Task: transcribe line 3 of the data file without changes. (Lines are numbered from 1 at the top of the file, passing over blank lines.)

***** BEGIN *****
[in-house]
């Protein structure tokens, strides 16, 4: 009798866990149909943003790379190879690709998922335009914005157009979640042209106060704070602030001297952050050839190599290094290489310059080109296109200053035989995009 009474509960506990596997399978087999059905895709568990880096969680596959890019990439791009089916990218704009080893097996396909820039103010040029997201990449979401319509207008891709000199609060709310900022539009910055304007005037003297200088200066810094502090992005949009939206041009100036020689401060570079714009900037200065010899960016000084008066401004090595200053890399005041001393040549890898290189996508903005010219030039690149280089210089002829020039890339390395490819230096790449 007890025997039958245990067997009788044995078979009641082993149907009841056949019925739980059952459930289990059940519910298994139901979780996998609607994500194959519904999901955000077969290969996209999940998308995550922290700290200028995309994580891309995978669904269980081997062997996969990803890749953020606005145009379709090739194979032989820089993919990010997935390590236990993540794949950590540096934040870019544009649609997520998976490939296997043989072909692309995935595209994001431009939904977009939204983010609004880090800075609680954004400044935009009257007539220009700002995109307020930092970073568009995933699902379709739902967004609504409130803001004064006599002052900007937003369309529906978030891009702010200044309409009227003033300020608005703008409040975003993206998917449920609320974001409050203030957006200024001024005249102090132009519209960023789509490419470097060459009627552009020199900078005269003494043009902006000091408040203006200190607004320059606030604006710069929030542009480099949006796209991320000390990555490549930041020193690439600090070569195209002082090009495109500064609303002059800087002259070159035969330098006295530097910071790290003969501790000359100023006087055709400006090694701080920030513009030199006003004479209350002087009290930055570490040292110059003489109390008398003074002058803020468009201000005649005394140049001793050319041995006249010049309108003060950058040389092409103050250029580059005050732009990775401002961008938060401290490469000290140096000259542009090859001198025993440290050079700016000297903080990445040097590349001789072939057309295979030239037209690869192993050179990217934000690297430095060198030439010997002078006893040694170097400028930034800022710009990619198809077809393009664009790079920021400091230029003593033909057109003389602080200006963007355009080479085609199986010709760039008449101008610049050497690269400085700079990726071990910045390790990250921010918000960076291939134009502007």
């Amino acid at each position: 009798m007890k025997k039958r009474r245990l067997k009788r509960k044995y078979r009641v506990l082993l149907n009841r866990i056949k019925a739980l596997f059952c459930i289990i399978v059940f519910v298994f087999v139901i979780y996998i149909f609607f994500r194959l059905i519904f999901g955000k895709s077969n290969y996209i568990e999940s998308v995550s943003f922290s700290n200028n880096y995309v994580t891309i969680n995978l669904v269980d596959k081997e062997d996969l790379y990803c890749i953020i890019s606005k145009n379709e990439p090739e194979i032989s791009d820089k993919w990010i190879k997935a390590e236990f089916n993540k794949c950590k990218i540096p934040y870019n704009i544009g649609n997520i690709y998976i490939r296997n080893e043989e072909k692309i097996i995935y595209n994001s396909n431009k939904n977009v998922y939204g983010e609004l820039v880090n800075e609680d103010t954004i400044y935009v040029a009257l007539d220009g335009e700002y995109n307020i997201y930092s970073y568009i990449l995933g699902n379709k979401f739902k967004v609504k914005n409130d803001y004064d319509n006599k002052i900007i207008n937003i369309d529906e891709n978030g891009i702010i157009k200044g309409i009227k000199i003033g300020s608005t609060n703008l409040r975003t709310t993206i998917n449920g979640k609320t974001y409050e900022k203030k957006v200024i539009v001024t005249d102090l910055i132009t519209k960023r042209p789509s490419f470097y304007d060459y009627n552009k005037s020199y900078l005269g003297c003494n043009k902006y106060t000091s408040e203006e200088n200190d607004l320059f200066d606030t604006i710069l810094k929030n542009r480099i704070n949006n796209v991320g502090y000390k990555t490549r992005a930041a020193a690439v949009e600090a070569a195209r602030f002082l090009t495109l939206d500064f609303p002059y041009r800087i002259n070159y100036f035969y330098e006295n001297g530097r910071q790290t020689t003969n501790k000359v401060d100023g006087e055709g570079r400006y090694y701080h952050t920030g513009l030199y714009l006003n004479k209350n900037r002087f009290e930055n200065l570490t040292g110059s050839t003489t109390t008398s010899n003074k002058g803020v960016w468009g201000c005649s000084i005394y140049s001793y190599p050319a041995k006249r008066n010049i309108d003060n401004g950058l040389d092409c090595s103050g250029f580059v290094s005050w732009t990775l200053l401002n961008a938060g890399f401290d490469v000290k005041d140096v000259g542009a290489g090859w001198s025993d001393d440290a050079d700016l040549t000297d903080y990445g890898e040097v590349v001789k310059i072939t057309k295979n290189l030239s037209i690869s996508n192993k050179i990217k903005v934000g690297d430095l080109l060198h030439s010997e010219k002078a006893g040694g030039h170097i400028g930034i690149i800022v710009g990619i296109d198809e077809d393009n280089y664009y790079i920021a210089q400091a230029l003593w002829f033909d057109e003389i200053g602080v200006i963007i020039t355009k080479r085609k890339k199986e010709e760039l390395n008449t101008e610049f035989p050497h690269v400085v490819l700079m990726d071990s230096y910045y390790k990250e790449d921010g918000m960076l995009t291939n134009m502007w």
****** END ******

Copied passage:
């Amino acid at each position: 009798m007890k025997k039958r009474r245990l067997k009788r509960k044995y078979r009641v506990l082993l149907n009841r866990i056949k019925a739980l596997f059952c459930i289990i399978v059940f519910v298994f087999v139901i979780y996998i149909f609607f994500r194959l059905i519904f999901g955000k895709s077969n290969y996209i568990e999940s998308v995550s943003f922290s700290n200028n880096y995309v994580t891309i969680n995978l669904v269980d596959k081997e062997d996969l790379y990803c890749i953020i890019s606005k145009n379709e990439p090739e194979i032989s791009d820089k993919w990010i190879k997935a390590e236990f089916n993540k794949c950590k990218i540096p934040y870019n704009i544009g649609n997520i690709y998976i490939r296997n080893e043989e072909k692309i097996i995935y595209n994001s396909n431009k939904n977009v998922y939204g983010e609004l820039v880090n800075e609680d103010t954004i400044y935009v040029a009257l007539d220009g335009e700002y995109n307020i997201y930092s970073y568009i990449l995933g699902n379709k979401f739902k967004v609504k914005n409130d803001y004064d319509n006599k002052i900007i207008n937003i369309d529906e891709n978030g891009i702010i157009k200044g309409i009227k000199i003033g300020s608005t609060n703008l409040r975003t709310t993206i998917n449920g979640k609320t974001y409050e900022k203030k957006v200024i539009v001024t005249d102090l910055i132009t519209k960023r042209p789509s490419f470097y304007d060459y009627n552009k005037s020199y900078l005269g003297c003494n043009k902006y106060t000091s408040e203006e200088n200190d607004l320059f200066d606030t604006i710069l810094k929030n542009r480099i704070n949006n796209v991320g502090y000390k990555t490549r992005a930041a020193a690439v949009e600090a070569a195209r602030f002082l090009t495109l939206d500064f609303p002059y041009r800087i002259n070159y100036f035969y330098e006295n001297g530097r910071q790290t020689t003969n501790k000359v401060d100023g006087e055709g570079r400006y090694y701080h952050t920030g513009l030199y714009l006003n004479k209350n900037r002087f009290e930055n200065l570490t040292g110059s050839t003489t109390t008398s010899n003074k002058g803020v960016w468009g201000c005649s000084i005394y140049s001793y190599p050319a041995k006249r008066n010049i309108d003060n401004g950058l040389d092409c090595s103050g250029f580059v290094s005050w732009t990775l200053l401002n961008a938060g890399f401290d490469v000290k005041d140096v000259g542009a290489g090859w001198s025993d001393d440290a050079d700016l040549t000297d903080y990445g890898e040097v590349v001789k310059i072939t057309k295979n290189l030239s037209i690869s996508n192993k050179i990217k903005v934000g690297d430095l080109l060198h030439s010997e010219k002078a006893g040694g030039h170097i400028g930034i690149i800022v710009g990619i296109d198809e077809d393009n280089y664009y790079i920021a210089q400091a230029l003593w002829f033909d057109e003389i200053g602080v200006i963007i020039t355009k080479r085609k890339k199986e010709e760039l390395n008449t101008e610049f035989p050497h690269v400085v490819l700079m990726d071990s230096y910045y390790k990250e790449d921010g918000m960076l995009t291939n134009m502007w």